Josef Merunka

* 1890  †︎ 1979

  • “There, I witnessed the 1st battalion of the 21st infantry regiment which had been in Hradec Králové about two years earlier and which was then garrisoned in Brčka, Bosnia. Our lads did all kinds of mischief in Bosnia. Well, in a nutshell, they would steal like mad there. In Bosnia, the people weren’t used to that and thus they’d not lock the doors or anything – there were no door locks or keys there at all. And our lads would – for instance – go to a shop and steal as much stuff there as they could. They’d steal postcards, pencils and all kinds of stuff. This made the locals more cautious and after a while, they started to protect their property from the soldiers. For example, the merchant would tie the bottles with liquor and plum brandy that were exhibited on a shelf together with a piece of cord. When we, the new recruits, arrived in Bosnia in 1912, they threw themselves at us: ‘guys, do you need postcards, pencils’? They had stolen all of this.”

  • “There, we stayed in the trenches, I believe it was in 1916. There were four of us in our shelter. It was a small dug out in the ground, which was mostly stone. A grenade hit the back wall of our shelter and exploded. They only shelled us with the smaller grenades, about six centimeters in size. The larger ones were harder to take aim with. Well, it impacted at the back wall and its shrapnel hit all of us. We were all hurt. It hit me in the eyes. It also tore off a tiny bit of my ear and pierced my pocket which was crammed with postcards and letters. It tore up all the postcards and came all the way to my skin, leaving a huge bruise on it. It also hit me underneath my knee where it came through the pants, ripping them up and scratching my leg. But the worst part was my eyes. At that point, I was really saying goodbye to the world as I thought I was dying. The whole world turned black, I couldn’t see anything and I went deaf. The explosion was very close to me, just about one meter away. So I put my hands on my knees and thought to myself: ‘this is what it must look like when you’re dying’. I was certain of my near death. But then it got a bit better and so I pulled out my hands and started tapping my injuries. My whole body was a single bruise, little stones, splinters and my whole face was covered in blood, everything was, in fact.”

  • “Once, when we were advancing towards the lines of the Russians, we got to a balk that offered us a shelter. We took cover there and when it was getting dark, I realized these columns, about a meter wide. In Galicia, they probably play a similar role like the crosses at home – there are some holy pictures on them. So I took cover behind one of the columns and took a nap. I put my kitbag underneath my head and hunched up nicely but as I slept I must have stretched my legs and a bullet hit my leg in the dark. It stayed in my leg until 1919, I think. It stayed there for so long. The place of impact was here, right above my ankle. You could tell the place where it immersed itself underneath the skin. It was probably somewhat tilted towards the ankle, stuck in the bone. They only put it out in the hospital long afterwards. I think it was in 1919.”

  • “Next door, there was such a nice garden where I used to go to pick plums. It might have been by August and there were really nice plums growing on that tree. As I was picking the plums, a gipsy girl came to me, she was about sixteen years old. It was a sort of a vulgar girl. She was constantly trying to attract and making out with the soldiers. I think that she even had a boyfriend who’d usually accompany her. So she came there and she saw that I was picking plums. She wanted some plums from me. So I bent one branch towards her and gave her some plums. But she wouldn’t leave. She would just hang around. She just got stuck there with me and didn’t want to leave. So I told her to go away but she still wanted to stay. As she wouldn’t go, I mounted the bayonet on my rifle and told her to leave immediately. She thus finally left with that boy. After a while, I also left the garden and as I walked along some slaughter house by the river, I noticed her rolling on the ground with some man behind the fence. In the meantime, the boy she was with was waiting by the fence. I think that the boy then collected some money from that guy. Well, every time I saw her later on, I drove her away. She also knew a number of the officers.”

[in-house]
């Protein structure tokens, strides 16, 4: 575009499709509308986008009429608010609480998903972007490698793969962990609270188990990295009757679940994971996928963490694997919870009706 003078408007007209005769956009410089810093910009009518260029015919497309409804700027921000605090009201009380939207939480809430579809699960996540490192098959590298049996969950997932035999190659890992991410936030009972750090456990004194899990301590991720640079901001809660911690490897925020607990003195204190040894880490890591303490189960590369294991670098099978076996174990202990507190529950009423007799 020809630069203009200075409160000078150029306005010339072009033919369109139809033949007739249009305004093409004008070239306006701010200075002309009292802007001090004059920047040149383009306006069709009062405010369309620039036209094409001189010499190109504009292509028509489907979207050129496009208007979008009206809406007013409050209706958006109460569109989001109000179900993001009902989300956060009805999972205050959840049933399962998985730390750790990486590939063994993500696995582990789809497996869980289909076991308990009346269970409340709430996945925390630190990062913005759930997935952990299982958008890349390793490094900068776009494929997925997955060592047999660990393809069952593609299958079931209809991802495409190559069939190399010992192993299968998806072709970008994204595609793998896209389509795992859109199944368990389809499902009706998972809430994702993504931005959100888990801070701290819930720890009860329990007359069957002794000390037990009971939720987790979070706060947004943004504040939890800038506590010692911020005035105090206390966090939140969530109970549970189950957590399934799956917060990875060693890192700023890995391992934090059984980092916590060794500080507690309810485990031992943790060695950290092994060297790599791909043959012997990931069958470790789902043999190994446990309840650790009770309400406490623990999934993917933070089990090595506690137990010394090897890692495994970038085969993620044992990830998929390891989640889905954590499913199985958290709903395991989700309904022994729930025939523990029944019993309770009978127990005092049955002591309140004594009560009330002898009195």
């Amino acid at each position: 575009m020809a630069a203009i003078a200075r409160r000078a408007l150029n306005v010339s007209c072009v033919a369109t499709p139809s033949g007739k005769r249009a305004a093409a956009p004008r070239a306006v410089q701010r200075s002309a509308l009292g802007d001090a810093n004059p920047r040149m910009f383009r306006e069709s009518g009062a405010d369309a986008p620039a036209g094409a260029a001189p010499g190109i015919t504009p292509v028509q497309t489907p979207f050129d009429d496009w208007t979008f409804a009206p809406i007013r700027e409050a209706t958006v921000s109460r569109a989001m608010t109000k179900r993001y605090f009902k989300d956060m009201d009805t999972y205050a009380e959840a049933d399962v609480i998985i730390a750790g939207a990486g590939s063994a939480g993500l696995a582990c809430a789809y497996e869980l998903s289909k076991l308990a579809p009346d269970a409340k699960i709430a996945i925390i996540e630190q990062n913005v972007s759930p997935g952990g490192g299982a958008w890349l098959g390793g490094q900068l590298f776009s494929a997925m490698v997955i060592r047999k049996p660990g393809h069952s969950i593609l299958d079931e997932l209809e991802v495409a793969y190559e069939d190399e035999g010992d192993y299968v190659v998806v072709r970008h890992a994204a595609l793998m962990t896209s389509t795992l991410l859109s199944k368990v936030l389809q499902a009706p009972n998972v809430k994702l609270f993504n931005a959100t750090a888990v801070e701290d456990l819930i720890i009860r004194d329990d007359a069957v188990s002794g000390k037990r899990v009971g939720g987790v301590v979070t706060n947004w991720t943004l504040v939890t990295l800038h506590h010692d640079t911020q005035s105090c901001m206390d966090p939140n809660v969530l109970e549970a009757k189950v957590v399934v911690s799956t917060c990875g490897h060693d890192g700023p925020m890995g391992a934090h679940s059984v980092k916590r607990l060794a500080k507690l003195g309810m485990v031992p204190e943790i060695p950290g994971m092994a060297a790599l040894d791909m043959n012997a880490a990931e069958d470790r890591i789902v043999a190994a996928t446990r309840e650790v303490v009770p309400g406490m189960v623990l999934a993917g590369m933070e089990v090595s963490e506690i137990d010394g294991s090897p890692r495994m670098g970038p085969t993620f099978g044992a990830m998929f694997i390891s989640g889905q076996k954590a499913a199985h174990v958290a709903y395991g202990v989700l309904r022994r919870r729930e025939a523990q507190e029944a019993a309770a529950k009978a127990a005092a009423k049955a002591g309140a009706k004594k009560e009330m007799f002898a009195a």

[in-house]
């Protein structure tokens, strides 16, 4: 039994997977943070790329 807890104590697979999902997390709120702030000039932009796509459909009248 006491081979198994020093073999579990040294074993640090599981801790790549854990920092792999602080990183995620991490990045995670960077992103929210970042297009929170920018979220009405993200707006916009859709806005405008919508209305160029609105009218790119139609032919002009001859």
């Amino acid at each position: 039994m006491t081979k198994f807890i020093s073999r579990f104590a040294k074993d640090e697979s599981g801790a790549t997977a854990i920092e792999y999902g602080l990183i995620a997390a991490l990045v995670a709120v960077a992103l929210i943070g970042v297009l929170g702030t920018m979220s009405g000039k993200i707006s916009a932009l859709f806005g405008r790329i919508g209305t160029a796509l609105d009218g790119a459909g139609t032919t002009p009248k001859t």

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    Havlíčkův Brod, 01.01.1975

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I was conscripted for the first Balkan war

Josef Merunka - contemporary portrait (detail)
Josef Merunka - contemporary portrait (detail)

Josef Merunka was born on February 12, 1890, in the village of Veselice nearby Německý (today Havlíčkův) Brod. He grew up in neighboring Papšíkov and attended school in Poděbaby. After he completed primary school, he had to take up a job in order to help provide for his family consisting of 8 family members. He worked in the textile family of Václav Veselý and left for Police nad Metují after becoming a master in his craft. In 1912, he enrolled to the Austrian army and was drafted as an active soldier to the First Balkan war in Bosnia, where the territorial partitioning of the peninsula was at stake. After the outbreak of WWI, he fought in Galicia and later at the Italian front nearby Trent. This is also where he suffered a serious injury of his sight. He was recovering from this injury at first in Ljubljana and subsequently in Prague, before he was transferred to Hungarian Eged, where he awaited his release from service. He returned back home from war in 1917. Thereafter, he at first worked as a medical assistant in a hospital in Německý Brod before returning to the textile industry. He married in 1920 and in 1932 his family moved to Brod. He died in 1979 in Havlíčkův Brod.